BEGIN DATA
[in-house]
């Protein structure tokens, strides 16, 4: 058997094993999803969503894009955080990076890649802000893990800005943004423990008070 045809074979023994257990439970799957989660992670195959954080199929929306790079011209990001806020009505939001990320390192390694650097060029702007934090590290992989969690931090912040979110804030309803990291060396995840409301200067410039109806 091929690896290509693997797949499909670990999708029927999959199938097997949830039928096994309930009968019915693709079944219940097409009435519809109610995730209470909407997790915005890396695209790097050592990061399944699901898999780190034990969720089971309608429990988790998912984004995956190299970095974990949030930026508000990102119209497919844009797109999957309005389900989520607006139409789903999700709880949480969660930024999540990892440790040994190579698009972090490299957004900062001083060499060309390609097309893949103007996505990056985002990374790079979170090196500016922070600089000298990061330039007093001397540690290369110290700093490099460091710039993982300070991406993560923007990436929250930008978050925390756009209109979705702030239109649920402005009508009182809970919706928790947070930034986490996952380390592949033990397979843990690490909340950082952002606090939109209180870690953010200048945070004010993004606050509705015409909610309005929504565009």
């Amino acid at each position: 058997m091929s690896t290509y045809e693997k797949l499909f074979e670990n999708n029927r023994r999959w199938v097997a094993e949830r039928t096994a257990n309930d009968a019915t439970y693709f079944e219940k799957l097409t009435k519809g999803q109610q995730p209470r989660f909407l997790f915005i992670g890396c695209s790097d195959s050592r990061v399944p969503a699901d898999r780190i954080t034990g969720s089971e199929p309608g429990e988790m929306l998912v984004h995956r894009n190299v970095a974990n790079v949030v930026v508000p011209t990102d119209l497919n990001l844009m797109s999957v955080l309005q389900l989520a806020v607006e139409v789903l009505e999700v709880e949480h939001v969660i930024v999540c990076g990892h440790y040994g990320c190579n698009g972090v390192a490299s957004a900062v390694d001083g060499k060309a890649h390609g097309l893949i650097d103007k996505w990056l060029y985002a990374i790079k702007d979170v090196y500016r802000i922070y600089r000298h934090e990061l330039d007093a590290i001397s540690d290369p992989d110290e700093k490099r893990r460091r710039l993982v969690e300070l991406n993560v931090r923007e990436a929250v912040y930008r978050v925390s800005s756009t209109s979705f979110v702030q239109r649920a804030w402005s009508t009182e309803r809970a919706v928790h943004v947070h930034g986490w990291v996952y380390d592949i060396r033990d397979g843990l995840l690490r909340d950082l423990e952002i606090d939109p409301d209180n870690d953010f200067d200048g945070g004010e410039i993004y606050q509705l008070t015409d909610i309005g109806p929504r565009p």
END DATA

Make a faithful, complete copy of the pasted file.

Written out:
[in-house]
């Protein structure tokens, strides 16, 4: 058997094993999803969503894009955080990076890649802000893990800005943004423990008070 045809074979023994257990439970799957989660992670195959954080199929929306790079011209990001806020009505939001990320390192390694650097060029702007934090590290992989969690931090912040979110804030309803990291060396995840409301200067410039109806 091929690896290509693997797949499909670990999708029927999959199938097997949830039928096994309930009968019915693709079944219940097409009435519809109610995730209470909407997790915005890396695209790097050592990061399944699901898999780190034990969720089971309608429990988790998912984004995956190299970095974990949030930026508000990102119209497919844009797109999957309005389900989520607006139409789903999700709880949480969660930024999540990892440790040994190579698009972090490299957004900062001083060499060309390609097309893949103007996505990056985002990374790079979170090196500016922070600089000298990061330039007093001397540690290369110290700093490099460091710039993982300070991406993560923007990436929250930008978050925390756009209109979705702030239109649920402005009508009182809970919706928790947070930034986490996952380390592949033990397979843990690490909340950082952002606090939109209180870690953010200048945070004010993004606050509705015409909610309005929504565009």
């Amino acid at each position: 058997m091929s690896t290509y045809e693997k797949l499909f074979e670990n999708n029927r023994r999959w199938v097997a094993e949830r039928t096994a257990n309930d009968a019915t439970y693709f079944e219940k799957l097409t009435k519809g999803q109610q995730p209470r989660f909407l997790f915005i992670g890396c695209s790097d195959s050592r990061v399944p969503a699901d898999r780190i954080t034990g969720s089971e199929p309608g429990e988790m929306l998912v984004h995956r894009n190299v970095a974990n790079v949030v930026v508000p011209t990102d119209l497919n990001l844009m797109s999957v955080l309005q389900l989520a806020v607006e139409v789903l009505e999700v709880e949480h939001v969660i930024v999540c990076g990892h440790y040994g990320c190579n698009g972090v390192a490299s957004a900062v390694d001083g060499k060309a890649h390609g097309l893949i650097d103007k996505w990056l060029y985002a990374i790079k702007d979170v090196y500016r802000i922070y600089r000298h934090e990061l330039d007093a590290i001397s540690d290369p992989d110290e700093k490099r893990r460091r710039l993982v969690e300070l991406n993560v931090r923007e990436a929250v912040y930008r978050v925390s800005s756009t209109s979705f979110v702030q239109r649920a804030w402005s009508t009182e309803r809970a919706v928790h943004v947070h930034g986490w990291v996952y380390d592949i060396r033990d397979g843990l995840l690490r909340d950082l423990e952002i606090d939109p409301d209180n870690d953010f200067d200048g945070g004010e410039i993004y606050q509705l008070t015409d909610i309005g109806p929504r565009p």